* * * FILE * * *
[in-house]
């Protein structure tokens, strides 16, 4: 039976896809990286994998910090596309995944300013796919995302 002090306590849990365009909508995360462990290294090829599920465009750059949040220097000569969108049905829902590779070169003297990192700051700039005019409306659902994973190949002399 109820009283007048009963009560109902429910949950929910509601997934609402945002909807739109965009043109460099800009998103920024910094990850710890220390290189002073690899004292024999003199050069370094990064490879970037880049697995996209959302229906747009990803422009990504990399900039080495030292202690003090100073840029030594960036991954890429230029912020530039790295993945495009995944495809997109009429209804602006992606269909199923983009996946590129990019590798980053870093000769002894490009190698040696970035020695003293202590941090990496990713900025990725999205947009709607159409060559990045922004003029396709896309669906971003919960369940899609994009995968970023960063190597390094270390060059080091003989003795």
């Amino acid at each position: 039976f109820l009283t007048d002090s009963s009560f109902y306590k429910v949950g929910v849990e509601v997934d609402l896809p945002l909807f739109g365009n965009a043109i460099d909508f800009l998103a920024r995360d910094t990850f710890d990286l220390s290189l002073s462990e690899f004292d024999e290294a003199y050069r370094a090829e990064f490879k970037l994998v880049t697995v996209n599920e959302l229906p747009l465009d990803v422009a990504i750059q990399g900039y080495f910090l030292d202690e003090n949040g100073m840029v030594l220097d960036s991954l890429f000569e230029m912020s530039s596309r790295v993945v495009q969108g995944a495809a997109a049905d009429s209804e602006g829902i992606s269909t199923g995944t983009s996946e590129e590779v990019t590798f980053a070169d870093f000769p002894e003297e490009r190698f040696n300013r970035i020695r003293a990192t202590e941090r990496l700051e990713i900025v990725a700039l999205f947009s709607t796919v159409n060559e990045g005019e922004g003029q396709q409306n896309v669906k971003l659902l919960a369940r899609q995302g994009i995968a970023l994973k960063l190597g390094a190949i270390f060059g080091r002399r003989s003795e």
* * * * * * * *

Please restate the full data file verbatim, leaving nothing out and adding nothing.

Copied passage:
[in-house]
């Protein structure tokens, strides 16, 4: 039976896809990286994998910090596309995944300013796919995302 002090306590849990365009909508995360462990290294090829599920465009750059949040220097000569969108049905829902590779070169003297990192700051700039005019409306659902994973190949002399 109820009283007048009963009560109902429910949950929910509601997934609402945002909807739109965009043109460099800009998103920024910094990850710890220390290189002073690899004292024999003199050069370094990064490879970037880049697995996209959302229906747009990803422009990504990399900039080495030292202690003090100073840029030594960036991954890429230029912020530039790295993945495009995944495809997109009429209804602006992606269909199923983009996946590129990019590798980053870093000769002894490009190698040696970035020695003293202590941090990496990713900025990725999205947009709607159409060559990045922004003029396709896309669906971003919960369940899609994009995968970023960063190597390094270390060059080091003989003795």
């Amino acid at each position: 039976f109820l009283t007048d002090s009963s009560f109902y306590k429910v949950g929910v849990e509601v997934d609402l896809p945002l909807f739109g365009n965009a043109i460099d909508f800009l998103a920024r995360d910094t990850f710890d990286l220390s290189l002073s462990e690899f004292d024999e290294a003199y050069r370094a090829e990064f490879k970037l994998v880049t697995v996209n599920e959302l229906p747009l465009d990803v422009a990504i750059q990399g900039y080495f910090l030292d202690e003090n949040g100073m840029v030594l220097d960036s991954l890429f000569e230029m912020s530039s596309r790295v993945v495009q969108g995944a495809a997109a049905d009429s209804e602006g829902i992606s269909t199923g995944t983009s996946e590129e590779v990019t590798f980053a070169d870093f000769p002894e003297e490009r190698f040696n300013r970035i020695r003293a990192t202590e941090r990496l700051e990713i900025v990725a700039l999205f947009s709607t796919v159409n060559e990045g005019e922004g003029q396709q409306n896309v669906k971003l659902l919960a369940r899609q995302g994009i995968a970023l994973k960063l190597g390094a190949i270390f060059g080091r002399r003989s003795e």